for St. James's. The novelty was that as the habit of reading spread to a lower social stratum, literature had to adopt new ideals, and to leave off some of the fine lace and full-bottomed wigs which it still had to wear in the elegant world. Rousseau, brought up in a similar atmosphere, took the hint, and no doubt himself shared the taste of his class. He was the first French writer, so far, to exemplify one symptom of the great social changes which were to bring about the Revolution. Literature in England was already taking the middle class instead of the aristocracy for its patrons. Rousseau naturally sympathised with the ' plebeian ' tendency, and was ready to take advantage of Richardson's innovation.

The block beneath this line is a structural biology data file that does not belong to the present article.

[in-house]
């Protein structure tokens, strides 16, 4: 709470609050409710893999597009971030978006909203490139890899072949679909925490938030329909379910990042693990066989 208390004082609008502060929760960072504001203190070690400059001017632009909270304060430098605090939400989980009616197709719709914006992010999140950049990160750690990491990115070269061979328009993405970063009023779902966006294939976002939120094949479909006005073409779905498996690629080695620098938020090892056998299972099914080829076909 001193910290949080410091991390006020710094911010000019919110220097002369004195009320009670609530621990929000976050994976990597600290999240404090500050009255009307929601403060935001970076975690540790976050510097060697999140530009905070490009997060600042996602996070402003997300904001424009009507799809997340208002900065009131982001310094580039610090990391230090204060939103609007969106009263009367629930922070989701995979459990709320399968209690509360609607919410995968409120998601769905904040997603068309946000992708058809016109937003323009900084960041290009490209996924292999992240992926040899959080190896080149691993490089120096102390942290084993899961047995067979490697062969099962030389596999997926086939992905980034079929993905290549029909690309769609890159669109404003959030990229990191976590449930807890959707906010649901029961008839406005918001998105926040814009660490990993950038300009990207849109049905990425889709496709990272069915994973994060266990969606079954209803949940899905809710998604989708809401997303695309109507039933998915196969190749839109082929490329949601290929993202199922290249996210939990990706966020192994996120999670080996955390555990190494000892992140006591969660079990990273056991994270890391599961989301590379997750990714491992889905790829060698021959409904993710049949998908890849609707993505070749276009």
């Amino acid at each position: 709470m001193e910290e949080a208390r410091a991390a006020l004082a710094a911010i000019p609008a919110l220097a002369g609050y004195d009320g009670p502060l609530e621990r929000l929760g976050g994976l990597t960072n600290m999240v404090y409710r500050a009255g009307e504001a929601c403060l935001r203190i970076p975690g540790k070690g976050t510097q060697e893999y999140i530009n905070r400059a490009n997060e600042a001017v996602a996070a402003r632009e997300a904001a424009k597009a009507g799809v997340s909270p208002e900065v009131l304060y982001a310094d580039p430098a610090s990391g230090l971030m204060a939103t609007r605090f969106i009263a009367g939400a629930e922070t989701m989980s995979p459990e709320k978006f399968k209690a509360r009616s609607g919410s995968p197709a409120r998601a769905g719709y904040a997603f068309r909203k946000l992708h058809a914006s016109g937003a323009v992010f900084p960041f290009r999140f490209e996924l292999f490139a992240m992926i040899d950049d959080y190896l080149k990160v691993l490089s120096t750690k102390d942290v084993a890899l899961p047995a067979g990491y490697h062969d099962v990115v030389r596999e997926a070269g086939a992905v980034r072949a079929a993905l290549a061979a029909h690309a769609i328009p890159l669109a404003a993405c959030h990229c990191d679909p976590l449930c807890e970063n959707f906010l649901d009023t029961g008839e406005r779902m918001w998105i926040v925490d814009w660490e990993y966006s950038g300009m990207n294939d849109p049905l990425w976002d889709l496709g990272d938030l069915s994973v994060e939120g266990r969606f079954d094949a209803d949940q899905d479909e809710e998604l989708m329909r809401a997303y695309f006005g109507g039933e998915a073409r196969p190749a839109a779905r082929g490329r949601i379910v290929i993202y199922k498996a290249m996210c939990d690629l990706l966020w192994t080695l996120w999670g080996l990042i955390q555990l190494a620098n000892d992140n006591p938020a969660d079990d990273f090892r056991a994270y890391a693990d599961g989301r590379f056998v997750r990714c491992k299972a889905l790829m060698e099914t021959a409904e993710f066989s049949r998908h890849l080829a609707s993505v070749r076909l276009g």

The enthusiasm which greeted the Nouvelle Héloïse was due, of course, to the sentiment which found easier expression in the new form. Here, again, Richardson was followed by Rousseau. The generation which wept over the wrongs of Clarissa was succeeded by the generation which wept over the death of Julie. We, though we have a sentimentalism of our own, find it rather difficult to shed tears upon either tomb. We can see that both writers were men of genius, though we cry 'with difficulty' over the pathos. But did